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The Daily Wildcat

The Daily Wildcat


    Spinner’s Iraq stay a compelling tale

    Spinners Iraq stay a compelling tale

    Nearly three years after the United States invaded Iraq and ousted Saddam Hussein, interest in the subject is in no danger of dying down. Every month, bookstores cram the “”Iraq War”” section of their shelves with new additions.

    While coverage of the war has been comprehensive, most of these books focus on the big picture. What has been largely missing so far is the kind of personal journalism that has enhanced our understanding of past wars, like Michael Herr’s classic Vietnam memoir, “”Dispatches.””

    While Jackie Spinner’s “”Tell Them I Didn’t Cry,”” a memoir of her experience in Iraq, doesn’t quite fill that void, it is a valuable book that deserves attention in its own right.

    Spinner, a young reporter for the Washington Post, begged her editors for a year to let her go to Iraq, sensing the chance to find her voice as a journalist. She wound up staying nine months, keeping sane by baking cookies for the Post staff, playing soccer and making expensive late-night calls to her twin sister Jenny (who contributes a series of emotional short pieces to the book).

    It was a turbulent year for anyone in Iraq, and no less so for Spinner, who barely escaped a kidnapping attempt not long after her arrival.

    “”I looked over at the faces in the crowd, and I didn’t see a single person who saw me as a human,”” she writes. “”I tried to plead with a woman standing there, plead with my eyes, and she looked like she wanted to spit on me.””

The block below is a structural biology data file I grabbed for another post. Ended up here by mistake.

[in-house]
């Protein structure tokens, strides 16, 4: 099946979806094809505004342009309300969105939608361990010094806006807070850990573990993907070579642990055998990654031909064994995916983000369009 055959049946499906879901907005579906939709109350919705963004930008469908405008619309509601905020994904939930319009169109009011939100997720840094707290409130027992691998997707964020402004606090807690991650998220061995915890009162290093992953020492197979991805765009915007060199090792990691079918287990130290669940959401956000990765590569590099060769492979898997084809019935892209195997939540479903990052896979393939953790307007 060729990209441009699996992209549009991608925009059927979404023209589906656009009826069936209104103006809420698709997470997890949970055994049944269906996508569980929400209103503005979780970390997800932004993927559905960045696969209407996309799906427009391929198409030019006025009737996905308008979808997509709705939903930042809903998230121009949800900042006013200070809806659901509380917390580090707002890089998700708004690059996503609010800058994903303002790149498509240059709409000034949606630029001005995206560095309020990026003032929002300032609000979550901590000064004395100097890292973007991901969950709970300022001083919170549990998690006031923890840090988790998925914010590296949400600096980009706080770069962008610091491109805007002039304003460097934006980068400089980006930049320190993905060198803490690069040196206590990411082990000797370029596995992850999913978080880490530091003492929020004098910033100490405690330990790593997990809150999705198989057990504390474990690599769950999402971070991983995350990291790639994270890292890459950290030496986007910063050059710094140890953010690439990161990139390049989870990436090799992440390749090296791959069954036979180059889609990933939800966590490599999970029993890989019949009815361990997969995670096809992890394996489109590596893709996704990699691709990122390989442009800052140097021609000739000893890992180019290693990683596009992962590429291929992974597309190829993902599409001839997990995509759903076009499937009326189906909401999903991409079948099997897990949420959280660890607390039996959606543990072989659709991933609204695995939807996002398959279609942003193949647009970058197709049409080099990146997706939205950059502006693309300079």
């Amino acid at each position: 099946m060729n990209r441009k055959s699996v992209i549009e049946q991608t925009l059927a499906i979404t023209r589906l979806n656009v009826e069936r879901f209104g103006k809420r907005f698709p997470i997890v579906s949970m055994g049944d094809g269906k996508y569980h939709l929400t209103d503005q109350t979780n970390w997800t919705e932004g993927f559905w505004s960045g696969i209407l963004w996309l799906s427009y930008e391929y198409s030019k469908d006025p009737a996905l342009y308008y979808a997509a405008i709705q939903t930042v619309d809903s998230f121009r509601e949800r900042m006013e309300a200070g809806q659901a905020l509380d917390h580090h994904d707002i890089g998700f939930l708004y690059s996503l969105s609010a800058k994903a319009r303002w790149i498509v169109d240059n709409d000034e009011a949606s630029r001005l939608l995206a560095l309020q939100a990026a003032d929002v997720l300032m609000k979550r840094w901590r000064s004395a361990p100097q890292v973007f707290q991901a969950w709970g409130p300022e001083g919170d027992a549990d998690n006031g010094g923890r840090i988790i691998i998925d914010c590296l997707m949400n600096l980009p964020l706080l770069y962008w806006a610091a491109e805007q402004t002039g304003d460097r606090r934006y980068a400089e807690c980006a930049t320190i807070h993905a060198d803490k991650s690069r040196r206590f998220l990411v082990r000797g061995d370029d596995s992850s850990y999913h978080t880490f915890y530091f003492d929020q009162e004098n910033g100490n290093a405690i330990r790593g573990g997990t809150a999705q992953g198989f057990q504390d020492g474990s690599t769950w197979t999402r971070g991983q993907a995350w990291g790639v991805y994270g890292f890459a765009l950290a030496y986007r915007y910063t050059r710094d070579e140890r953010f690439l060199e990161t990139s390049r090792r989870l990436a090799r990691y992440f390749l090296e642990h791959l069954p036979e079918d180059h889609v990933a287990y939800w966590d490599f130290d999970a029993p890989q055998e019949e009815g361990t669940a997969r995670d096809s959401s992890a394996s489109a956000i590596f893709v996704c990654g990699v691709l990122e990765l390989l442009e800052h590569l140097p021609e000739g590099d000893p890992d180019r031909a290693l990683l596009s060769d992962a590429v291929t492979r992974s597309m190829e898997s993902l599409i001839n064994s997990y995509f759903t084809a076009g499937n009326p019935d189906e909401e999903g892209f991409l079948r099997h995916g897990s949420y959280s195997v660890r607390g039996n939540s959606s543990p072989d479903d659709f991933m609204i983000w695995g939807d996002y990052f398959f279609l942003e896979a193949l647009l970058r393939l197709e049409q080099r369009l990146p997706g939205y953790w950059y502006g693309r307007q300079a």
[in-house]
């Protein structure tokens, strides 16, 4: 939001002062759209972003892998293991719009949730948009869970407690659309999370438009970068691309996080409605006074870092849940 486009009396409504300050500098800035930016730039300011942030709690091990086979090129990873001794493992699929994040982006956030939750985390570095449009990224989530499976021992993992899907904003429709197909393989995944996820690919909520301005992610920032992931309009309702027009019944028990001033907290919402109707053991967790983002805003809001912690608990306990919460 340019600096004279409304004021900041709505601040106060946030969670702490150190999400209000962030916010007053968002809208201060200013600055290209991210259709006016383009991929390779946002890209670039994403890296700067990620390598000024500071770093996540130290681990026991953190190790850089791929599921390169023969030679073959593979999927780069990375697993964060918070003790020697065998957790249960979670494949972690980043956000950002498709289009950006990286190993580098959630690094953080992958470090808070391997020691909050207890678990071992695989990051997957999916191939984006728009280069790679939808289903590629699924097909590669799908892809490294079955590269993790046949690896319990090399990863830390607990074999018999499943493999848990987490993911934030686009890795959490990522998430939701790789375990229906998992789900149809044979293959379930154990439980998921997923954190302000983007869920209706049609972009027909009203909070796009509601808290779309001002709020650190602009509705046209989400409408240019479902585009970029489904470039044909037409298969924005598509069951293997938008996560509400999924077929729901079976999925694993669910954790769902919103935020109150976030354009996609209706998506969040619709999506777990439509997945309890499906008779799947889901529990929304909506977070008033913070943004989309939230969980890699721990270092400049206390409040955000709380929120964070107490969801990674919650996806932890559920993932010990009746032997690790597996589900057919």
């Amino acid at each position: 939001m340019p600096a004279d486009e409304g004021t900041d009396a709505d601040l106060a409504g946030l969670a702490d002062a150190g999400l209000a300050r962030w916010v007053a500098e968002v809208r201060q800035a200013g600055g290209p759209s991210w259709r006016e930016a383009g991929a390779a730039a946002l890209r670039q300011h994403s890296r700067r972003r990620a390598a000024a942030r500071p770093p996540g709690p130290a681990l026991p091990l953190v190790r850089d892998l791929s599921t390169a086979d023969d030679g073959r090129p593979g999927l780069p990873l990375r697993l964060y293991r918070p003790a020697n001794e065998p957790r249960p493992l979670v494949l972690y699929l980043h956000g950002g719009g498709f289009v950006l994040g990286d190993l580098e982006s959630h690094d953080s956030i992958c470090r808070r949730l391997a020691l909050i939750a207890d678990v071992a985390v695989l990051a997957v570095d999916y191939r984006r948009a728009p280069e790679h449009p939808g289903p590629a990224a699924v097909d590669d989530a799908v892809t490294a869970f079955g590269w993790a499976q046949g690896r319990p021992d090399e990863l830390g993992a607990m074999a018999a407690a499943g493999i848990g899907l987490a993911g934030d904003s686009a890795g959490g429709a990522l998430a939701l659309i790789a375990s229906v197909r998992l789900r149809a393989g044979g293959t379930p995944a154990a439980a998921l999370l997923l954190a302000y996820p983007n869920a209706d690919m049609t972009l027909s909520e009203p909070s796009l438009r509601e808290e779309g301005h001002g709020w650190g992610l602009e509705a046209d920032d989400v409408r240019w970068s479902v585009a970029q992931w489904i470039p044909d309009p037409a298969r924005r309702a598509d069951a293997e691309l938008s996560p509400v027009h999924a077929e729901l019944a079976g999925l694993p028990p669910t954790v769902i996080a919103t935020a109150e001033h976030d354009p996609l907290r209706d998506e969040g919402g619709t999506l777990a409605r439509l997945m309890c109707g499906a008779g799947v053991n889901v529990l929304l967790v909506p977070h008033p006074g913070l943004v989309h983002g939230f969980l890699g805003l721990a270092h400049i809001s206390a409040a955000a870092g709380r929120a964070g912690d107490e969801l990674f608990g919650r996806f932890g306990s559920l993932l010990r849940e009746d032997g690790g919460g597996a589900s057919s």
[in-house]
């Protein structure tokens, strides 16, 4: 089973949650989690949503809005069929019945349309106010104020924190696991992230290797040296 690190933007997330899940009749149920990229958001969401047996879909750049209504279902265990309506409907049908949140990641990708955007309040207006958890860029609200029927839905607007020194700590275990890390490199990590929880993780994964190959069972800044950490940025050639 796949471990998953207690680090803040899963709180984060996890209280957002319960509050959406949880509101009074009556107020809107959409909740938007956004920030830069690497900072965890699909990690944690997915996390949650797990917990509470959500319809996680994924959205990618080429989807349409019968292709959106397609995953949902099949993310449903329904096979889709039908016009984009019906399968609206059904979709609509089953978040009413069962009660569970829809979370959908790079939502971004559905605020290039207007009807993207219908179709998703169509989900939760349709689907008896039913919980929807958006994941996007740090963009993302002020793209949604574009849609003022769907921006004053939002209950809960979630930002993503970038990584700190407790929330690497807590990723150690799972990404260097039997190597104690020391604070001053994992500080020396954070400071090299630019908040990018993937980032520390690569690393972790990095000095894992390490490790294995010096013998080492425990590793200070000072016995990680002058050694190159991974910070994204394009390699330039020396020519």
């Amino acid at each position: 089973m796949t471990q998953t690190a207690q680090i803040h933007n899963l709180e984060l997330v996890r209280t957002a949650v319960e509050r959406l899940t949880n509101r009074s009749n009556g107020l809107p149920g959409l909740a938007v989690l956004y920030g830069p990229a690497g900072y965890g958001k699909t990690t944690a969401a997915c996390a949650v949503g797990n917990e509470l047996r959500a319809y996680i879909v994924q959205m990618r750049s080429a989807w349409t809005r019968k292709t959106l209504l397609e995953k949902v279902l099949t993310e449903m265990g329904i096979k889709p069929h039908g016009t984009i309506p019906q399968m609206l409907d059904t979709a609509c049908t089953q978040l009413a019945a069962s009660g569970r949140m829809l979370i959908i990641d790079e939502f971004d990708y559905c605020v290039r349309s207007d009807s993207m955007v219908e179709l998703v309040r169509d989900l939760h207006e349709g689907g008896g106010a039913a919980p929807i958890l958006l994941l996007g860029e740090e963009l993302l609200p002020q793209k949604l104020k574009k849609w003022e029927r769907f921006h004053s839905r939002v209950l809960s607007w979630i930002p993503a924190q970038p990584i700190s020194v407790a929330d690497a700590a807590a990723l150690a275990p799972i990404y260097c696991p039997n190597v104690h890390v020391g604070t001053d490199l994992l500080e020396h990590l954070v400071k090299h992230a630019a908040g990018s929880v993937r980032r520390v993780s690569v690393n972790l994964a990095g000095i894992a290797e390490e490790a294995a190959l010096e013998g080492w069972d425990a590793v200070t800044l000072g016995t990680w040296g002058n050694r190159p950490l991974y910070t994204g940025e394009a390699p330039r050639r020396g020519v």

When it became too risky for her to conduct interviews herself, even disguised in a headscarf and long cloak, Spinner found herself conducting them through a translator while she waited impatiently in her hotel room.

    The book is most valuable for its vivid picture of an occupied nation. While most Iraqis were relieved to be rid of their ruthless and sadistic ruler, their relief quickly gave way to anger as they discovered

    Tell Them I Didn’t Cry
    Jackie Spinner

    that life in the new Iraq was as dangerous as ever. Where they had once lived in fear of Saddam, now they lived in fear of those who remained loyal to the deposed dictator, as well as the bombs and the guns of the Americans.

    Responding to critics who ask why the press never tells us about the good things to have emerged from the war, Spinner writes: “”If the Bronx and Manhattan were being hit daily by car bombs, if tourists from Iowa were being targeted for kidnapping in Queens, but Staten Island and Brooklyn were safe, what kind of stories would we write?””

    But there are positive moments. Spinner is captivated by the sight of Iraqi journalists learning to report the facts for the first time, “”the birth of a free press”” after years of censorship.

    And she gives us strong, memorable portraits of the Iraqis who work for the Post, most of whom keep their jobs a secret from their families and neighbors, fearing retaliation from insurgents who target “”infidels”” who work with Americans.

    Perhaps the most memorable tale she tells is that of the Post’s Iraq office manager, Omar, who was drafted into Saddam’s army a week before the war began. He went to the military base and offered the commander all his money in exchange for a reprieve (bribes were a way of life in Saddam’s Iraq). The commander laughed at him: “”What should I do with your $500? We are going to die anyway.”” The next morning, Omar snuck out of the base and made it back to Baghdad, hiding out in his house until the war was over.

    Spinner writes good, workmanlike prose. Sometimes she’s too eager to brush over descriptions, when we’d prefer her to pause a moment and let us absorb the atmosphere, but the freshness and honesty of her voice keeps the book fast-moving and readable.

    Critics and supporters of the war alike should find a lot to enjoy in her book.

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